Saturday, February 21, 2015
No-Go With the Flow?
For an interesting take on feeling like one has lots of momentum on a project, read this post by Sacha Chua:
You know how when you get going on something, you want to keep going? It's a great feeling. You're in the flow, you're in the zone. Time passes unnoticed. You're getting stuff done.Having two very young children, I almost always (a) face the prospect of being interrupted or (b) have too many things on my plate to work on anything for hours at a time. As a former academic, I miss that, but I have also learned that there can be advantages to breaking in mid-stream.
I don't trust that feeling. At least not all the way.
And I, too, will greet that feeling with some suspicion when I am again in the position to work for long stretches.
"Unless a person's condition is so unbearable that they can't get out of bed or leave the house, I suggest therapy and behavioral change first." -- Michael Hurd, in "Can Emotions Be 'Diseases'?" at The Delaware Wave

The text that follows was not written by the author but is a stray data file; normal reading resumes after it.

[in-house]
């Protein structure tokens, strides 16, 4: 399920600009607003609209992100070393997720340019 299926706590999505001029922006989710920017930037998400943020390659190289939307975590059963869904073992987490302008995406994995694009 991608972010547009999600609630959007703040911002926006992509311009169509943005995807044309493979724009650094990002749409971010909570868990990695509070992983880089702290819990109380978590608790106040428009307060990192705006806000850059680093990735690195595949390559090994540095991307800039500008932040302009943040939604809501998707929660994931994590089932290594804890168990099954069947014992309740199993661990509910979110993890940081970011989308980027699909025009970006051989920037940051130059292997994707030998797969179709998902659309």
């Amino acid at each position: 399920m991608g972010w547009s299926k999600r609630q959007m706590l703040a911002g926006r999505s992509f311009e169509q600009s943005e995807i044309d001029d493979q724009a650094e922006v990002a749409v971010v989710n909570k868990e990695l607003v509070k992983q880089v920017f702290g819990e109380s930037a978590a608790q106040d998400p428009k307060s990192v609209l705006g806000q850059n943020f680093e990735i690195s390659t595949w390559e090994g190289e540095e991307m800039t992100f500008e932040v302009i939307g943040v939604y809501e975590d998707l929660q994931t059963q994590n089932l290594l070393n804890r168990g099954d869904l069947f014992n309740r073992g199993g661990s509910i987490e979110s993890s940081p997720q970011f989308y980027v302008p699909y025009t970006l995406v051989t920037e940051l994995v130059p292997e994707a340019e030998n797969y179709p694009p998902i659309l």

"A resilient attitude can be learned." -- Michael Hurd, in "Feeling Sorry for Yourself: Pros and Cons" at The Delaware Coast Press
"If you're a patient considering major surgery, don't let a false memory cost you your life." -- Paul Hsieh, in "Why You Should Record Your Doctor Visits" at Forbes
Treat the Cause, Not the Symptom
In this age of widespread "learned helplessness", it is refreshing to read a piece like the first of Michael Hurd's, above. The idea that depression necessarily requires medication merely reinforces the idea that one has no control over his life. I can't imagine a worse starting point for treatment or recovery!
Oliver Sacks, one of my favorite authors, considers his own mortality, upon learning that he is terminally ill:
I cannot pretend I am without fear. But my predominant feeling is one of gratitude. I have loved and been loved; I have been given much and I have given something in return; I have read and traveled and thought and written. I have had an intercourse with the world, the special intercourse of writers and readers.I am grateful to Dr. Sacks for sharing his sense of adventure through his writings, and am sorry to hear he will soon be gone.
Above all, I have been a sentient being, a thinking animal, on this beautiful planet, and that in itself has been an enormous privilege and adventure.